jumpingjackhash Mon 01-Oct-12 11:12:28

You have a point Bluegingham - had our NHS Trust continued with their funding we'd have to have had our treatment at our closest / local hospital, which is a bloody bleak, depressing place with a poor-to-mediocre reputation in IVF and results to match (not surprised they didn't think it was value for money on the funding front, tbh). As we were paying for our own treatment we selected a good clinic with a strong track record and a far nicer place undergo what is a tough process.

HmmThinkingAboutIt Mon 01-Oct-12 11:38:16

IVF is not available to anyone at all under the NHS where I live. If I lived 2 miles down the road and was in a position where I needed it, I could. Its morally indefensible IMHO. The NHS is supposed to be so everyone has access to the treatment you need and that is far from the case.

Worst still is they pick and choose what healthcare issues postcode boundaries exist. When it comes to giving birth I could choose to go to my local hospital in the NHS Trust I live in, or I could go to one in a neighbouring Trust.

NICE guidelines are being ignored left right and centre - guidelines that very often are written and consider costs when making recommendations of treatments. You have to question at times whether there is actually any point to them at all with such widespread difference in practise. Instead of making the system every to understand and navigate through all these local differences only work against patients.

sashh Mon 01-Oct-12 11:43:29

YABU

Various parts of the country have different needs. There are pockets of particular diseases. If an area has a lot of people with diabetes then they have to spend more on diabetes.

There are other demographics, some areas have more older people, or younger.

Parts of the UK have TB other don't. Would it be right to vaccinate everyone? Or better to not vaccinate anyone? At the moment you are offered the vaccine if you live in an area where you will encounter TB.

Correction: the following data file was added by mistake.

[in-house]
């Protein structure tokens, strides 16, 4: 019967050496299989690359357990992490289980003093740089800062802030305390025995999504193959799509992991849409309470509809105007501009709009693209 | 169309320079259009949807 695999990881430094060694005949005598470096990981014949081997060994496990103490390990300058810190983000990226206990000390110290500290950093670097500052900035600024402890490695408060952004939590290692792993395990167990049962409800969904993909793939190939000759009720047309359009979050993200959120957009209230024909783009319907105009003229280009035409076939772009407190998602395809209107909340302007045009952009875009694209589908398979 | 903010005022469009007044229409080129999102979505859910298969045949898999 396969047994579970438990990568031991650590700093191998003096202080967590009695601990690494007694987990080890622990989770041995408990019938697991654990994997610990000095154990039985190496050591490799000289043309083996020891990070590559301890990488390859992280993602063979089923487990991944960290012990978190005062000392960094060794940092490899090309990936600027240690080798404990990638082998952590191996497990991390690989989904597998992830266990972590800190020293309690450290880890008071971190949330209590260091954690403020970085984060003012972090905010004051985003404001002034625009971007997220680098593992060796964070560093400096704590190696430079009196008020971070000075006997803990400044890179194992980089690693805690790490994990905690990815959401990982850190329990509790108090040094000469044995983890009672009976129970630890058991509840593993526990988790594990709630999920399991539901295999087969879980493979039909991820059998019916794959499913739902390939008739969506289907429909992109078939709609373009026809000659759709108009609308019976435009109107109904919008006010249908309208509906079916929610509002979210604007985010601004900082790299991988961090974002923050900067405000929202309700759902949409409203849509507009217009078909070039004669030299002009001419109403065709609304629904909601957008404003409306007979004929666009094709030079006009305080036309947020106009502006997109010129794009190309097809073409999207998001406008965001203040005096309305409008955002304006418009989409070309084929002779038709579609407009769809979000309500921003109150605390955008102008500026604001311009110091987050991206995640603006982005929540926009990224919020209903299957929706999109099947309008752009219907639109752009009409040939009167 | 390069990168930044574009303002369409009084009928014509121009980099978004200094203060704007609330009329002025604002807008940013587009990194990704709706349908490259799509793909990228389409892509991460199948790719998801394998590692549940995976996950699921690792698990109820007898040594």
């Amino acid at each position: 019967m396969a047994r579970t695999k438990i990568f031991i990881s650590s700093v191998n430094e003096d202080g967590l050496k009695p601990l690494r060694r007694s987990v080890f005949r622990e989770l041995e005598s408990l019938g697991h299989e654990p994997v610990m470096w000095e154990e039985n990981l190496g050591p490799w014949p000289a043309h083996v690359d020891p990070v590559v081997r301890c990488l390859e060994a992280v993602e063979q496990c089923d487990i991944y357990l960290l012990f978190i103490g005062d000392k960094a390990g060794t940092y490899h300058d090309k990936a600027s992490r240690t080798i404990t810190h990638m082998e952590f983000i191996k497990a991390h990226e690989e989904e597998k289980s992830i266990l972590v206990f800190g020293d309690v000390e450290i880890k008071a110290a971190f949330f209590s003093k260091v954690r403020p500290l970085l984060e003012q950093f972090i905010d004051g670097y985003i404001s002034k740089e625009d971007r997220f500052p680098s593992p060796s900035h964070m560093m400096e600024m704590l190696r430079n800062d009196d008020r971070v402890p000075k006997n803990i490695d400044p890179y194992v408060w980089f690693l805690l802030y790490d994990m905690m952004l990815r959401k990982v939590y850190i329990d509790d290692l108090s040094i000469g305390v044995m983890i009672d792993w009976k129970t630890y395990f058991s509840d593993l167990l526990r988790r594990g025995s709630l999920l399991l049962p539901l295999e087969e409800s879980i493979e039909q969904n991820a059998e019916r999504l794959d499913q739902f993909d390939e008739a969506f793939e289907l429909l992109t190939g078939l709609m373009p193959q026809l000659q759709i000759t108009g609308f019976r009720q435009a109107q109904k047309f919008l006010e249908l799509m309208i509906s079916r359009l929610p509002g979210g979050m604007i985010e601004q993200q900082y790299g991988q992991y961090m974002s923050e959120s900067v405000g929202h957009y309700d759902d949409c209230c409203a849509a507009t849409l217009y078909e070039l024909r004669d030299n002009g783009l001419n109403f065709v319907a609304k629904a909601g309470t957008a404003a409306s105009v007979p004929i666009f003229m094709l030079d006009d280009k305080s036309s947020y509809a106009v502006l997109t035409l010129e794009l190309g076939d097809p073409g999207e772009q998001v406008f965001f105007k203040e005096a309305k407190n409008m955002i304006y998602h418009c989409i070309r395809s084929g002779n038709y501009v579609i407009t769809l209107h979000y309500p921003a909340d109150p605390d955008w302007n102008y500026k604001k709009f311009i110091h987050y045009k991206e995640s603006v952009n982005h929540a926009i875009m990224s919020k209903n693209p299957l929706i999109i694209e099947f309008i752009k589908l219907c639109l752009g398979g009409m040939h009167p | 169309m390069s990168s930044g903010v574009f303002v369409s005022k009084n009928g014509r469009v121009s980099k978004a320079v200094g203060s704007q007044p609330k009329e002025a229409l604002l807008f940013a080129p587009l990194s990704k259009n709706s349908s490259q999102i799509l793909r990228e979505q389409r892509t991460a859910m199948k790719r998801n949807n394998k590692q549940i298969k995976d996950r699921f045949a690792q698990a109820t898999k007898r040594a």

HmmThinkingAboutIt Mon 01-Oct-12 11:48:40

If there is a need for something you treat it. You don't deprive others of something else in order to do that, sashh.

Notcontent Mon 01-Oct-12 12:58:41

Yes, of course different areas have different health needs - but if one area is really deprived and lots of people have diabetes, etc then that area should have more money allocated to it.

What I am saying is that the NHS is funded through our taxes - so everyone should be entitled tom the same services. It would be like saying that in some areas where there are lots of children then local authority could choose to provide schooling for only four hours per day, because it does not have enough money to fund schooling for all children for a whole day...

holidaysarenice Mon 01-Oct-12 13:00:49

There actually are guidelines on what IVF should be available and to whom. Many trusts ignore it and see if you will leave alone. Be brave and tell them so and they should give in. - anythin to avoid a case and publicity as then many other couples wud come forward who haven't known this.

spidermanspiderman Mon 01-Oct-12 13:06:27

My PCT has no paedatric neurologist and no occupational therapy for children with hypermobility / dyspraxia etc. No physio either!

CakeMeIAmYours Mon 01-Oct-12 14:46:08

YANBU.

Slightly off topic, but if we accepted that as a nation, we cannot afford to maintain our position 'on the world stage' and slashed our overseas aid budget, then we could afford to offer IVF etc to everyone who needs it and stop taking DLA away from the poor buggers who fall on the boundaries of eligibility.

Charity begins at home.